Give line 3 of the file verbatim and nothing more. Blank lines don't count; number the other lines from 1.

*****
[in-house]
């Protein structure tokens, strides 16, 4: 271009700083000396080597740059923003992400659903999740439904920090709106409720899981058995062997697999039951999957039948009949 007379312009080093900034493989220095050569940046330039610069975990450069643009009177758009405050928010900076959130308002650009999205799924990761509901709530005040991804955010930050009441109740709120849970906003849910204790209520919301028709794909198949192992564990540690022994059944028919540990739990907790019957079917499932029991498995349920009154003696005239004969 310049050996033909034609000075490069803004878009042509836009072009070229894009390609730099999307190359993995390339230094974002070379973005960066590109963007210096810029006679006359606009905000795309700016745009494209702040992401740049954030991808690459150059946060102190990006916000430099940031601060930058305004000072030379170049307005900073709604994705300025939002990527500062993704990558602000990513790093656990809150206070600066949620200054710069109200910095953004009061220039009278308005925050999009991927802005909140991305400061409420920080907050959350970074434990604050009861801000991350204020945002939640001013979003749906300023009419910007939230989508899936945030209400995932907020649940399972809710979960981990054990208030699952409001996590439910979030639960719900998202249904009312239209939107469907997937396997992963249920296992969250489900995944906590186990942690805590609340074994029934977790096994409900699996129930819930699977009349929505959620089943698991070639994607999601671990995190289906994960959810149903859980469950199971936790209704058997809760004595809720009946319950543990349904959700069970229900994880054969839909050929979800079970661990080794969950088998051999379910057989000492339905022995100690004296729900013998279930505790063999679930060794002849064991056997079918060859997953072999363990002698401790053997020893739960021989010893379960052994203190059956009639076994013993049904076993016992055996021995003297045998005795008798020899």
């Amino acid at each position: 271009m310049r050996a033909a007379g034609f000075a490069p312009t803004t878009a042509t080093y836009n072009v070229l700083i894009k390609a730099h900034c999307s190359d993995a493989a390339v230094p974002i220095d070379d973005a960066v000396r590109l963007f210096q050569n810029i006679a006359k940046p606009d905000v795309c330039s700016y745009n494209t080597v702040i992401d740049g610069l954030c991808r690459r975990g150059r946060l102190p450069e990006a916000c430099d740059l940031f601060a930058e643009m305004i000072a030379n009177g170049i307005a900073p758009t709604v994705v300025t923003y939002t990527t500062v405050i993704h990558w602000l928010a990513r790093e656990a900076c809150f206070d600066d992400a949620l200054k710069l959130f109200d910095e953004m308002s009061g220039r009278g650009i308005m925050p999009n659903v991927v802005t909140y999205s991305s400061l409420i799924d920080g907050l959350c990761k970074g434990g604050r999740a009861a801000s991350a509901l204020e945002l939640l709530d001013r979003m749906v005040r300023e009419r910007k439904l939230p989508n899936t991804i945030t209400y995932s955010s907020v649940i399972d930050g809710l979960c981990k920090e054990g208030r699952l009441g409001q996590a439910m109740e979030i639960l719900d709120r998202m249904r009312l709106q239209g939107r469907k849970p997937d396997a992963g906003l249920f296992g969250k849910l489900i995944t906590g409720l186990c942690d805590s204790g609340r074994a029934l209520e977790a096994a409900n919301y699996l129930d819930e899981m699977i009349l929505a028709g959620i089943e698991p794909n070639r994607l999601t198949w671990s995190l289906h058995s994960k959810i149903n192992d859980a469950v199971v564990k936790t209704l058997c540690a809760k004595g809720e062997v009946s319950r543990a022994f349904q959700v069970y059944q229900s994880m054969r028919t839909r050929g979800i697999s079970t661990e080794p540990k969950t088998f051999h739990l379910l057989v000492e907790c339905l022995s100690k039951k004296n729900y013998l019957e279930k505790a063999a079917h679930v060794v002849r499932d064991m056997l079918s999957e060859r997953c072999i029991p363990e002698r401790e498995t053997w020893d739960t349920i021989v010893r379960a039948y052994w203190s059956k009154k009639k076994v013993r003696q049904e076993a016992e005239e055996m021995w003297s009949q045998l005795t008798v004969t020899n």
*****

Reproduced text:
């Amino acid at each position: 271009m310049r050996a033909a007379g034609f000075a490069p312009t803004t878009a042509t080093y836009n072009v070229l700083i894009k390609a730099h900034c999307s190359d993995a493989a390339v230094p974002i220095d070379d973005a960066v000396r590109l963007f210096q050569n810029i006679a006359k940046p606009d905000v795309c330039s700016y745009n494209t080597v702040i992401d740049g610069l954030c991808r690459r975990g150059r946060l102190p450069e990006a916000c430099d740059l940031f601060a930058e643009m305004i000072a030379n009177g170049i307005a900073p758009t709604v994705v300025t923003y939002t990527t500062v405050i993704h990558w602000l928010a990513r790093e656990a900076c809150f206070d600066d992400a949620l200054k710069l959130f109200d910095e953004m308002s009061g220039r009278g650009i308005m925050p999009n659903v991927v802005t909140y999205s991305s400061l409420i799924d920080g907050l959350c990761k970074g434990g604050r999740a009861a801000s991350a509901l204020e945002l939640l709530d001013r979003m749906v005040r300023e009419r910007k439904l939230p989508n899936t991804i945030t209400y995932s955010s907020v649940i399972d930050g809710l979960c981990k920090e054990g208030r699952l009441g409001q996590a439910m109740e979030i639960l719900d709120r998202m249904r009312l709106q239209g939107r469907k849970p997937d396997a992963g906003l249920f296992g969250k849910l489900i995944t906590g409720l186990c942690d805590s204790g609340r074994a029934l209520e977790a096994a409900n919301y699996l129930d819930e899981m699977i009349l929505a028709g959620i089943e698991p794909n070639r994607l999601t198949w671990s995190l289906h058995s994960k959810i149903n192992d859980a469950v199971v564990k936790t209704l058997c540690a809760k004595g809720e062997v009946s319950r543990a022994f349904q959700v069970y059944q229900s994880m054969r028919t839909r050929g979800i697999s079970t661990e080794p540990k969950t088998f051999h739990l379910l057989v000492e907790c339905l022995s100690k039951k004296n729900y013998l019957e279930k505790a063999a079917h679930v060794v002849r499932d064991m056997l079918s999957e060859r997953c072999i029991p363990e002698r401790e498995t053997w020893d739960t349920i021989v010893r379960a039948y052994w203190s059956k009154k009639k076994v013993r003696q049904e076993a016992e005239e055996m021995w003297s009949q045998l005795t008798v004969t020899n």